Backus, John Warner (1924 - 2007)
John Backus was born on 3 December 1924 in Philadelphia, although he spent his childhood in Wilmington. He came from a well-to-do family and attended the prestigious Pottstown School, Pennsylvania. He was not, however, a good student and admits that he hated studying.
Bt his parents’ behest, he enrolled at Virginia University to study chemistry, where again he underachieved.
The Second World War crossed his path, and he left university to enlist in the United States Army. There he received medical training and started to work as an operating room assistant at Atlantic City hospital, where he was diagnosed with a brain tumour. A steel plate was fitted in his head. Although he initially liked medicine, he gave it up nine months later because of all the information he had to memorize.
Aimless again, he travelled to New York, where he rented an apartment. He enrolled in an academy to train as a hi-fi radio technician, because, he said, “I like music”.
He found the mathematical principles of electronics easy to understand and liked the subject. Now that he had discovered something that interested him, he went to Columbia University to study mathematics and graduated in 1949. Not long before he graduated, he visited the IBM Computer Center on Madison Avenue, where he fell in love with what he saw. He immediately told the visit guide that he was looking for work, and she encouraged him to talk to a manager. Although, for a start, the manager did not want to receive him because he was dressed untidily and had a dishevelled look, Backus insisted and was finally granted an interview and was hired.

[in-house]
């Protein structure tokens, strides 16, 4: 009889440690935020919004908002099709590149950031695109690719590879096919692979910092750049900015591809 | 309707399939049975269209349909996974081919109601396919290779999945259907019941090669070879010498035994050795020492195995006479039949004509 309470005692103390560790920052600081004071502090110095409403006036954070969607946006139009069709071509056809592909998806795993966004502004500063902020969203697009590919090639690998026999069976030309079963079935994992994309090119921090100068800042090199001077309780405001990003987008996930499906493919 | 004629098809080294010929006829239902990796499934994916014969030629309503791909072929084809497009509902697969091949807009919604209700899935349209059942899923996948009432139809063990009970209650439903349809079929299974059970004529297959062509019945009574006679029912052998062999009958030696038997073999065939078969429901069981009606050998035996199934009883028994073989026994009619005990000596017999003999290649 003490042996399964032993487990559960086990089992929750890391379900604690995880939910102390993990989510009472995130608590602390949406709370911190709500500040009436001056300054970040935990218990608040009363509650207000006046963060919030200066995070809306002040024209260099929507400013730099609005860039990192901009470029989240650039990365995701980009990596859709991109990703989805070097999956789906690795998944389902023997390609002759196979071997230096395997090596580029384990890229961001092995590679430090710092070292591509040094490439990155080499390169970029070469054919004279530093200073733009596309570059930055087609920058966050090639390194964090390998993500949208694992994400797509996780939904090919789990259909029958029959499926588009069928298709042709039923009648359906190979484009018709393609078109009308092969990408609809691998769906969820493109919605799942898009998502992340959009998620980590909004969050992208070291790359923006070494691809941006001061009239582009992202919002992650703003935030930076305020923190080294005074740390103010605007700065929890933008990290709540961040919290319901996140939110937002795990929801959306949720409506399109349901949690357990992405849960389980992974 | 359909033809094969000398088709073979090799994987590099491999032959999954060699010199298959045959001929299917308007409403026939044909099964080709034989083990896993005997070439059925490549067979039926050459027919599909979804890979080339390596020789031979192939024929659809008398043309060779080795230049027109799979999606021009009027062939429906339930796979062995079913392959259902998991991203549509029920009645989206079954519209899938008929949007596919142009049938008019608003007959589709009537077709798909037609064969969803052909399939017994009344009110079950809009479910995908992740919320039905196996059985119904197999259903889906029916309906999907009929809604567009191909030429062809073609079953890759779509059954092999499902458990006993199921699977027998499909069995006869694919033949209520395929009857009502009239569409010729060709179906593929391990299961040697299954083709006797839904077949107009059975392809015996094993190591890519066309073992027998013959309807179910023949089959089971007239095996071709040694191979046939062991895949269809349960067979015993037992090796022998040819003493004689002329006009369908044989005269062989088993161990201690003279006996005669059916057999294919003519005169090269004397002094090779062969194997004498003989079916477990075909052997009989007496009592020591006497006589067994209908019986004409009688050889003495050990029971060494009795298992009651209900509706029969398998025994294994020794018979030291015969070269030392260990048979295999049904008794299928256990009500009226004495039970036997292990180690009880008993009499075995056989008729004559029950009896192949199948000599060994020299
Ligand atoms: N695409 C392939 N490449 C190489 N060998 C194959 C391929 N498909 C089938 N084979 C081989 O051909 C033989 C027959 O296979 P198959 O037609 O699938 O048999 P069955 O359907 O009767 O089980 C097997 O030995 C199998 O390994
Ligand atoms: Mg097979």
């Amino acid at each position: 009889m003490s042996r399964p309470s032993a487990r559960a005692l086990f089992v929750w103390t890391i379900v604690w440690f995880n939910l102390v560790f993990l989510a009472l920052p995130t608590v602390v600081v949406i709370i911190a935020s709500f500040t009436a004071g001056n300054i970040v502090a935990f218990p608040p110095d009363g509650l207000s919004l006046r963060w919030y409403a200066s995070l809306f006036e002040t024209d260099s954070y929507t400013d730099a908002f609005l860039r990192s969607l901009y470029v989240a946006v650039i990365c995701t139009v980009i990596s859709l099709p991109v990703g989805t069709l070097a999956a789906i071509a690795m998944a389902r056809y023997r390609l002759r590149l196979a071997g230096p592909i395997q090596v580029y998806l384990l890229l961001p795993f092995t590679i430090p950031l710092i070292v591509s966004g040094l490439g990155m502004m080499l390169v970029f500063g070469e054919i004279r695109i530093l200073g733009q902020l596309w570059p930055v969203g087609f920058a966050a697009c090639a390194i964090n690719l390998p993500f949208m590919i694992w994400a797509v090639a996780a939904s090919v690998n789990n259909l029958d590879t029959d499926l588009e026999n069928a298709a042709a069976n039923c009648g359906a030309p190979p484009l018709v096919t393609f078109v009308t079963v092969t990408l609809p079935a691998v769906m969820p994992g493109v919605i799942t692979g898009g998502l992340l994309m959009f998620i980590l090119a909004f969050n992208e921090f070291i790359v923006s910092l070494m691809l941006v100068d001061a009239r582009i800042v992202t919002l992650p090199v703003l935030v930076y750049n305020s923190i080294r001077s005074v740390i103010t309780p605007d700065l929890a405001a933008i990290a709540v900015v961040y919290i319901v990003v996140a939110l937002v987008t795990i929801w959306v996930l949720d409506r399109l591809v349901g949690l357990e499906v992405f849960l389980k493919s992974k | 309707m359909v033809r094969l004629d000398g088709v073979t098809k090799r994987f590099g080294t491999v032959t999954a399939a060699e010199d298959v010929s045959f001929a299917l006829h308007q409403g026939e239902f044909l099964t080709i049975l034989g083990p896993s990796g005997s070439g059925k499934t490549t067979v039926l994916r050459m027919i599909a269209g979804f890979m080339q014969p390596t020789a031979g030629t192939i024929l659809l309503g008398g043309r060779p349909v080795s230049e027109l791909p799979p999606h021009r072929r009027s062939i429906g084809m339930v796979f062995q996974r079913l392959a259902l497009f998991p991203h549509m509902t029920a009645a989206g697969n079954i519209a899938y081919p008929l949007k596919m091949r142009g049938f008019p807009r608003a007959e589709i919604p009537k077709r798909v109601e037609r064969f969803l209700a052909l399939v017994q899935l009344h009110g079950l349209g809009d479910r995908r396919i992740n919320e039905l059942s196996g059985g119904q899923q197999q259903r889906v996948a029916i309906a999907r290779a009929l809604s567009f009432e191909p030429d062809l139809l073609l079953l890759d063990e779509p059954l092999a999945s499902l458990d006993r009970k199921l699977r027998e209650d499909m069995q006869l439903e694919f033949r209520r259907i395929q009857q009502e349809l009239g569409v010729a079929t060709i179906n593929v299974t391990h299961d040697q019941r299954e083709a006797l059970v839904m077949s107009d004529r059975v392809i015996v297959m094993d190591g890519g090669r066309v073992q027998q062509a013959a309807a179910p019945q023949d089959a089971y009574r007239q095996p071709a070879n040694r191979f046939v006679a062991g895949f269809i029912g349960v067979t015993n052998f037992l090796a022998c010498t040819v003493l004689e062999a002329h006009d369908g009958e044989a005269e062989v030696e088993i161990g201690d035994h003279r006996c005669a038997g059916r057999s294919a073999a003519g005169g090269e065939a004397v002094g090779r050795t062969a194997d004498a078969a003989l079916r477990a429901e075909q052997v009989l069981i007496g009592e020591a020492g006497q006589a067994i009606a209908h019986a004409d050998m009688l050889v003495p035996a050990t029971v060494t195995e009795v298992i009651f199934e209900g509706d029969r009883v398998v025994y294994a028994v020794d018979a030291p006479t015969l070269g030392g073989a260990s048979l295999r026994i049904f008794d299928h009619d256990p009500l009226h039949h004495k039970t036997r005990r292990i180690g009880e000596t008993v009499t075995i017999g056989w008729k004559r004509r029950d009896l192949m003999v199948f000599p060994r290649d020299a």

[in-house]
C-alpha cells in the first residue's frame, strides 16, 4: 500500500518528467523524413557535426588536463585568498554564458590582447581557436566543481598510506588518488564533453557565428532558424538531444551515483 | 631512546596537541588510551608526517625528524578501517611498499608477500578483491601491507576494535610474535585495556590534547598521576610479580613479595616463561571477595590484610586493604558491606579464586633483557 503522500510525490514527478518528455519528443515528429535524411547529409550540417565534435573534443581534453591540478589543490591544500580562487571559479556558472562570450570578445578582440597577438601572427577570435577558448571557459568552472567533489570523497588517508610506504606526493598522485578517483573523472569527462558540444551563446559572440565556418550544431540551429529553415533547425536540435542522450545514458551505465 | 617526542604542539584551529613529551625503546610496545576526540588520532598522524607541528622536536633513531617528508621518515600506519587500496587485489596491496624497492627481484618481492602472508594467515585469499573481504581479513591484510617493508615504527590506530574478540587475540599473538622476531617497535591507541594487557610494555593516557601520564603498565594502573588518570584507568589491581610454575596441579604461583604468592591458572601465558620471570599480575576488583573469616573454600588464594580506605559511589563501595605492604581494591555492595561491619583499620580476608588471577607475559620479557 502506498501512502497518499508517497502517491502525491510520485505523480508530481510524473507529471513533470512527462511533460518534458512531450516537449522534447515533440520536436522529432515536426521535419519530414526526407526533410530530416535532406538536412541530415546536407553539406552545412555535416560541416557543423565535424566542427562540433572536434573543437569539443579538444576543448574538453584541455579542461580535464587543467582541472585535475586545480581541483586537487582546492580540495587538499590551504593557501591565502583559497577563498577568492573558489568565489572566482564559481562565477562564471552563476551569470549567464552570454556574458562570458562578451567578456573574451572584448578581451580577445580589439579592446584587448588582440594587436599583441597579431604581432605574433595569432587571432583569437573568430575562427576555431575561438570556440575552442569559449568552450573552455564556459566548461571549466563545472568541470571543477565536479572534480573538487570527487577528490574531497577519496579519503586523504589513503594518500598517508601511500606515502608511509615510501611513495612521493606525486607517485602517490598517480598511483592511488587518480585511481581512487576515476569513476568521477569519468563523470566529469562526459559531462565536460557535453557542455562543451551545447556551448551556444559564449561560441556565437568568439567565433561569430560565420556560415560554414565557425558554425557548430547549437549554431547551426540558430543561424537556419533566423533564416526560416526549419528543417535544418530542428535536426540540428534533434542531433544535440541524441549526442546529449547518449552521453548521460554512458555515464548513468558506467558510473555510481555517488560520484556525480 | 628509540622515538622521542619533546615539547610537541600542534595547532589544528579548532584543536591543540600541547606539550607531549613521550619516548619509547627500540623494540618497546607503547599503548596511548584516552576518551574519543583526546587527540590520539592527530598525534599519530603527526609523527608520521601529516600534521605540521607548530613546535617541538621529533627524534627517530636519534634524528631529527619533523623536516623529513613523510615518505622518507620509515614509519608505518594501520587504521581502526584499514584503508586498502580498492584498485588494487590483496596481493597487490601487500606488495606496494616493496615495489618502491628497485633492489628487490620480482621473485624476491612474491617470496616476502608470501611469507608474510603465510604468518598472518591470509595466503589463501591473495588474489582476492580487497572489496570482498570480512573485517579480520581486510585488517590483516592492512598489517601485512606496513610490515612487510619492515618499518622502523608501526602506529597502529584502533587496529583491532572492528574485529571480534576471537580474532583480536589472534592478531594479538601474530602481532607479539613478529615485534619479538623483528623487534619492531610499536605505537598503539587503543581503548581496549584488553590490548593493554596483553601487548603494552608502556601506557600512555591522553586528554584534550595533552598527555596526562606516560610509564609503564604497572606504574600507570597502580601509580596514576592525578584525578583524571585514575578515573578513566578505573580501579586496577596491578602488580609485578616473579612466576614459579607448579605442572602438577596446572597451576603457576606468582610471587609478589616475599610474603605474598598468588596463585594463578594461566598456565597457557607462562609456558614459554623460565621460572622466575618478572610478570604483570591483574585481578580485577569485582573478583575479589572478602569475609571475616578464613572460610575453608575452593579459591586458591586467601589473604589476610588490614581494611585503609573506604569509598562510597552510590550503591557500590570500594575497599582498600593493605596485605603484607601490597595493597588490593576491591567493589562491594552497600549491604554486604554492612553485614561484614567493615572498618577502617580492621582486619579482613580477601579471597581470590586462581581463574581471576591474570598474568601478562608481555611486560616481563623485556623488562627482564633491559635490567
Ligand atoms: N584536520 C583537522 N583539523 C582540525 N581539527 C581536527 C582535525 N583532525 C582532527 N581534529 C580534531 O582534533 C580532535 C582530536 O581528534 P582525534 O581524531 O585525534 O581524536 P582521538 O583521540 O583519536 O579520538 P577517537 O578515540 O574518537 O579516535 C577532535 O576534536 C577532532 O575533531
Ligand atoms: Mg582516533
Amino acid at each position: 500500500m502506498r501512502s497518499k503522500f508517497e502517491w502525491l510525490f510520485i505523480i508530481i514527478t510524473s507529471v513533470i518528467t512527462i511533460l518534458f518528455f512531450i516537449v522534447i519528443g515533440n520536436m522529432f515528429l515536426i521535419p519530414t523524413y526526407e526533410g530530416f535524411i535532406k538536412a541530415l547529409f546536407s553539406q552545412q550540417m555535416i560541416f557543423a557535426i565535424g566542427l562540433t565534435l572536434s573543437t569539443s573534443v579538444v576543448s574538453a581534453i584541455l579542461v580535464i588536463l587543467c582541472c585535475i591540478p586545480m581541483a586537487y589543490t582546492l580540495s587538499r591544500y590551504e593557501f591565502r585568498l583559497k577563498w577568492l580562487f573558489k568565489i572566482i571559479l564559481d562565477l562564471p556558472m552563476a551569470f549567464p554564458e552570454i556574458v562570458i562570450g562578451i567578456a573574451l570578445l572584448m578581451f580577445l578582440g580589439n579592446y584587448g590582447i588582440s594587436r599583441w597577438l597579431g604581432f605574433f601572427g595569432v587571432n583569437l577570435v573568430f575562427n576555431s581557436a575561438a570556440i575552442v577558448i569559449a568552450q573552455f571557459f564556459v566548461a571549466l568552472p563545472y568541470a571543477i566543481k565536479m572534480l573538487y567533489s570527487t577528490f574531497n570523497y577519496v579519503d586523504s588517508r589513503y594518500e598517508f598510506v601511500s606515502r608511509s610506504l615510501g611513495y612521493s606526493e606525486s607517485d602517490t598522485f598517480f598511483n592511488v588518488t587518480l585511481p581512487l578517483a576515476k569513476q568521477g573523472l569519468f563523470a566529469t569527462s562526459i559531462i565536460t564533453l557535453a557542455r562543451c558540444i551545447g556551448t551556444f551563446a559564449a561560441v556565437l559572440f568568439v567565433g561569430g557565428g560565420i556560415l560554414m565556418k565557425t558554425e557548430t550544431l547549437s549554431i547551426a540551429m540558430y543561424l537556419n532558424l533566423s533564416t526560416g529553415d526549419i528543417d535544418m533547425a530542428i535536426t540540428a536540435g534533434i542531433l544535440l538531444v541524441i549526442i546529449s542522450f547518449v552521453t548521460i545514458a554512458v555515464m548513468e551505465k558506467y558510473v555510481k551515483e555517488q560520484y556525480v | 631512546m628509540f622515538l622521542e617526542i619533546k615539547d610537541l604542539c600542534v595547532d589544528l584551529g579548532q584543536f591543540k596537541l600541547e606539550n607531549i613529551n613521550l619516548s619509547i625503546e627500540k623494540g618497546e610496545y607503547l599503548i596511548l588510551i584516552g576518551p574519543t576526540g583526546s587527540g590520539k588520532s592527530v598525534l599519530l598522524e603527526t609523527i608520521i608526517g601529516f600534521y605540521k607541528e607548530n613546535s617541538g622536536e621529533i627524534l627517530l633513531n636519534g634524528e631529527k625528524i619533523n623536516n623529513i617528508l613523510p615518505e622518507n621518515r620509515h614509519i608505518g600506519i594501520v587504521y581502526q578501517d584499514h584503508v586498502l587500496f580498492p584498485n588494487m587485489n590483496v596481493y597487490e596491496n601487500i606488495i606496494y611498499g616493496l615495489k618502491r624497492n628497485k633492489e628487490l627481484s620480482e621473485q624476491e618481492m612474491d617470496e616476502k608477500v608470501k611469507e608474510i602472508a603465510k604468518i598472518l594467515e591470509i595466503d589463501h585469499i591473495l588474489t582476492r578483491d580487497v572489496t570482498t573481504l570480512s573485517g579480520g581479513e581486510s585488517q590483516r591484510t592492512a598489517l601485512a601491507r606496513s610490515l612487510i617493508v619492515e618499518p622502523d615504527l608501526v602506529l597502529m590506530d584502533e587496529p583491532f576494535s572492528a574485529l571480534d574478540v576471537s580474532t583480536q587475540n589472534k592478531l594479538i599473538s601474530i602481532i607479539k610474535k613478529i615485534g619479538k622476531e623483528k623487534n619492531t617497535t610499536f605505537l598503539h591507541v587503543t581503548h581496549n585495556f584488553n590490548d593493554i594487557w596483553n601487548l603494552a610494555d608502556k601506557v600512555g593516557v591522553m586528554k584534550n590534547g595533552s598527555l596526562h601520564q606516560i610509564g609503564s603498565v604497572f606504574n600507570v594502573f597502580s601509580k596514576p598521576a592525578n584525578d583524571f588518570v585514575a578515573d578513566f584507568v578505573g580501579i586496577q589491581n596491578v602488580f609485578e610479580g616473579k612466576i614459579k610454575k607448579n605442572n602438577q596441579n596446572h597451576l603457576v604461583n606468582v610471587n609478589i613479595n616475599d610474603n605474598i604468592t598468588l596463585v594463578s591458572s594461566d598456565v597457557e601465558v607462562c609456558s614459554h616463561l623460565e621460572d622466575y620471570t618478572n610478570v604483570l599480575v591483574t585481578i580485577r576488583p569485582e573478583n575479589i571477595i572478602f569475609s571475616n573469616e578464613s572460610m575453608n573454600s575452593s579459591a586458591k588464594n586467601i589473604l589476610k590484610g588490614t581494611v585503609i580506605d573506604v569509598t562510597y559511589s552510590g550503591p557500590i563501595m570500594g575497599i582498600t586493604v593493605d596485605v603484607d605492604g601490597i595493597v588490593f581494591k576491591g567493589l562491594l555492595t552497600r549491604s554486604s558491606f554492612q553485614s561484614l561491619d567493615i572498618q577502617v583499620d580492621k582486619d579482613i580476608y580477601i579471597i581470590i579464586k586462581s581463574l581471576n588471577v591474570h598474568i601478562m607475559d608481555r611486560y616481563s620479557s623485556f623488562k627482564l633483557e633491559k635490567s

For his first three years at IBM, he worked as a programmer on the SSEC (Selective Sequence Electronic Calculator) project. SSEC was one of IBM’s first electronic computers.
IBM’s new computer, IBM 704, was designed to perform mathematical floating-point calculations. However, this was tricky and took a long time to program. On this ground, Backus submitted a programming language project for the IBM 704 to IBM in 1953. The proposed programming language was to be easy for programmers to understand, because they would not have to be familiar with the machine’s hardware particulars. IBM approved his project, called FORTRAN (Formulae TRANslation, or Formula Translator). FORTRAN is considered to be the first high-level programming language and its upgrades are still in widespread use today.
The first Fortran compiler was developed from 1954 to 1957. It contained 23,500 assembly language instructions. The total development effort was 18 person years. As a parallel result to the compiler, Backus’s team developed the first parser (the parser compiler).
Following his Fortran work, Backus recognized that common grammar was unable to consistently explain the programming language’s syntax. Based on ideas put forward by Noam Chomsky, he defined a new notation for context-free grammars. He presented the notation somewhat sloppily at a UNESCO conference in Paris in 1959.The Dane Peter Naur polished Backus’s work. On this ground, the notation is named Backus-Naur form or BNF notation. The Algol language (in which Backus also participated) was the first programming language whose syntax was defined in BNF notation.
Now that he had access to this theoretical instrument, he took a critical view of the direction that programming languages, mostly grouped under the imperative paradigm umbrella, were taking. He was awarded the Turing Award by the ACM in 1977. At the award ceremony, Backus gave a lecture, called “Can programming be liberated from the von Neumann style? A functional style and its programming algebra”, advocating the advantages of functional programming versus what he called the “von Neumann bottleneck”. He designed the functional language, called FP (functional programming), on this model.
He received many awards and distinctions, such as the United States National Medal of Science in 1976, and was appointed honorary member of IBM in 1987. He retired in 1991.